For some time I’ve been having an afternoon pick-me-up in the form of matcha, or powdered Japanese green tea. Although when prepared in the ceremonial manner (I don’t do the ceremony proper) it makes only three sips of tea, I find it energizing, stimulating, and, most of all, tasty. (There are said to be numerous health benefits, as the tea is high in antioxidants, but I don’t consider food or drink as medicine.)
You need a few things to make the stuff. Here are four of the five devices I have: a strainer to get the lumps out of the tea, a chashuku, or bamboo tea scoop, a chasen, or whisk (to froth up and mix the tea and hot water), and the matcha itself. I use ceremonial grade, which is about $20 for one of those little cans, and it lasts about twenty days. My pick-me-up thus costs about a buck a throw. The blue-green ceramic thing is the holder onto which you invert the chasen to dry.
The tea. The brighter green the better. It will have some lumps, but that’s what the strainer is for: you simply strain the tea through the sieve into a matcha bowl, which is the fifth object in the process. Real matcha bowls, which can be works of art, can cost hundreds of dollars, but you can use an ordinary bowl. I do have a matcha bowl, but it cost only about $20 (see below).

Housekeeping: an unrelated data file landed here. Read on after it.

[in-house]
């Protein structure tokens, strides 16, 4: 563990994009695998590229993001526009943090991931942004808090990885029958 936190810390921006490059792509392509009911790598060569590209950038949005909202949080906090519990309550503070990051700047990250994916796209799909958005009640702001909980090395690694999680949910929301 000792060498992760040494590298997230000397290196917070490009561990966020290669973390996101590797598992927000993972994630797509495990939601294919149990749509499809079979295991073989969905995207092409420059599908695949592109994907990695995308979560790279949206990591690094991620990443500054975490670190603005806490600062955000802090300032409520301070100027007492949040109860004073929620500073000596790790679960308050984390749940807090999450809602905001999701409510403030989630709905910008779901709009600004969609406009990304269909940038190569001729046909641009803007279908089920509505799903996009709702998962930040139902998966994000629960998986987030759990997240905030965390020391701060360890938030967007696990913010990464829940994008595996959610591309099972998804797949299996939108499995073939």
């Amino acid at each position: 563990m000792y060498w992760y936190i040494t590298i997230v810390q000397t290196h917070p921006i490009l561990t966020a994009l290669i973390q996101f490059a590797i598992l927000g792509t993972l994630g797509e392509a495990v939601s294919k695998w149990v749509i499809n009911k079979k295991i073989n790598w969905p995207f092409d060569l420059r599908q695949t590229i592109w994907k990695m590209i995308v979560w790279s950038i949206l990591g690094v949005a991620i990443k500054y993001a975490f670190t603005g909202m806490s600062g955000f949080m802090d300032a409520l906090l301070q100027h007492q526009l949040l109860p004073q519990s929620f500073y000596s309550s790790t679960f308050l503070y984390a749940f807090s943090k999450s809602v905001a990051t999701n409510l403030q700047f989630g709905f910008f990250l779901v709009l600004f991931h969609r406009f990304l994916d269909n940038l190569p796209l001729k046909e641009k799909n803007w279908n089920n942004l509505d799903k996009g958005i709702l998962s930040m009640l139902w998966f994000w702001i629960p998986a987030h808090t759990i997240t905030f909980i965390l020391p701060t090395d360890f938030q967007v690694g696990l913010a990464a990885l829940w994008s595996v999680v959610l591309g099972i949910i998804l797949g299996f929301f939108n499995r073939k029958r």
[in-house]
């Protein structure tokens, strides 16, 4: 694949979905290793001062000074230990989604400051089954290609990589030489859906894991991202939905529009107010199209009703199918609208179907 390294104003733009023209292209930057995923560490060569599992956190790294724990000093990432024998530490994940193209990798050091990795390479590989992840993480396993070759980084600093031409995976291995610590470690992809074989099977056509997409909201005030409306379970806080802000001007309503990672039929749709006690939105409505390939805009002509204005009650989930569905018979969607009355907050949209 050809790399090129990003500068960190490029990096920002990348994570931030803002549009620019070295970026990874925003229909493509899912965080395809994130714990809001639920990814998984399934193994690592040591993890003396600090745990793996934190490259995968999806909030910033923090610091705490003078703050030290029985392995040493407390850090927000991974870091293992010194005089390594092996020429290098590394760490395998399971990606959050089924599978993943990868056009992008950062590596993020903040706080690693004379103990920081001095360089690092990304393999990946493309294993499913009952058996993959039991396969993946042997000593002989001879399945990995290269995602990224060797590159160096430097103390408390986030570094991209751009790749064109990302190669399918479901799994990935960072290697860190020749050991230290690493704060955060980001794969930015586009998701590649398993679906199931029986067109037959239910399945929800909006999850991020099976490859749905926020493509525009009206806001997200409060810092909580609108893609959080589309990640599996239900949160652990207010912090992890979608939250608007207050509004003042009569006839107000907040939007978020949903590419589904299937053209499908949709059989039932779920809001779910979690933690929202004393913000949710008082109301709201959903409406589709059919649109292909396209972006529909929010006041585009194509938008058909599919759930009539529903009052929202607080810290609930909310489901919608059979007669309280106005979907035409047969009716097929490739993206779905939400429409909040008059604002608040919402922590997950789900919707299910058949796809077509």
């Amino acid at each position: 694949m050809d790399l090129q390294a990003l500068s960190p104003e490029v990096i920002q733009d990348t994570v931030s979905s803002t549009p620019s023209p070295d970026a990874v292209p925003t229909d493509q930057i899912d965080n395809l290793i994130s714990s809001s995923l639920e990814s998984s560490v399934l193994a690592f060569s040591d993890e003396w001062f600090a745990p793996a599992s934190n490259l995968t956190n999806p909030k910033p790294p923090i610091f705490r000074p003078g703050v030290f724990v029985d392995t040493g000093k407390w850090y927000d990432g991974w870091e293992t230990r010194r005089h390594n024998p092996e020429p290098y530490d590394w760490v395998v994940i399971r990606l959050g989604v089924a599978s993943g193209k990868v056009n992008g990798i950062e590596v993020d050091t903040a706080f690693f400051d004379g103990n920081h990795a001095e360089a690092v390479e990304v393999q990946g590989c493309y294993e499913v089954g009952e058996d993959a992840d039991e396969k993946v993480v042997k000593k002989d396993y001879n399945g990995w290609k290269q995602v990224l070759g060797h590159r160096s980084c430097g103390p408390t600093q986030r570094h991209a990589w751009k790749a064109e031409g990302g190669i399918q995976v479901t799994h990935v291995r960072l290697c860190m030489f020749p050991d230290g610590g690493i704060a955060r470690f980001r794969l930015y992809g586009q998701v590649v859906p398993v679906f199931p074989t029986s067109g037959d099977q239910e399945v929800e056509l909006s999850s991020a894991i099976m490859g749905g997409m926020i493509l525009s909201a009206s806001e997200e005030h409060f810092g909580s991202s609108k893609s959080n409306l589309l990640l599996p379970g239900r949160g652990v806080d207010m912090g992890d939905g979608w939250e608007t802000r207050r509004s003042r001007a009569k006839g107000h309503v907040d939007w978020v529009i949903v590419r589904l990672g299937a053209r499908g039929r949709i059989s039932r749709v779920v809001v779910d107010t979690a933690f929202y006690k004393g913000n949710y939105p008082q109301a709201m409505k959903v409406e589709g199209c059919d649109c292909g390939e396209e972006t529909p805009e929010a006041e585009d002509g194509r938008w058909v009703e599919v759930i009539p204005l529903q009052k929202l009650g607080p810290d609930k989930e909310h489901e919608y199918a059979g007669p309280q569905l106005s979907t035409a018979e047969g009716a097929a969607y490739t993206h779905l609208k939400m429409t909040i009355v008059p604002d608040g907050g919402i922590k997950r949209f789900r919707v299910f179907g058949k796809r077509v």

I love the chasen, which is carved out of a single piece of bamboo. It has an inner layer of prongs and then an outer layer. It’s used, as I said, to froth up the tea, but you can see that in the video below.
Here’s a dose of matcha: about 75 ml of liquid (I use a measuring beaker in a microwave to heat up the water). It provides exactly three decent sips. A good bowl of matcha is properly frothy. This is an early effort by me; the big air bubbles are considered unsightly and should be popped with the chasen before serving.
And here’s how to make it. I recommend this if you like matcha (it’s not like regular tea since you consume the leaves along with the water, and it has a herbaceous flavor that some don’t like—but I love). Ask questions below if you want, or share your own matcha experience. By the way, matcha of lesser grades are used to make those Starbuck’s matcha lattes, as well as to flavor green tea ice cream and other goodies.
The preparation itself begins around 1:20. The water temperature, below boiling but very hot, is important.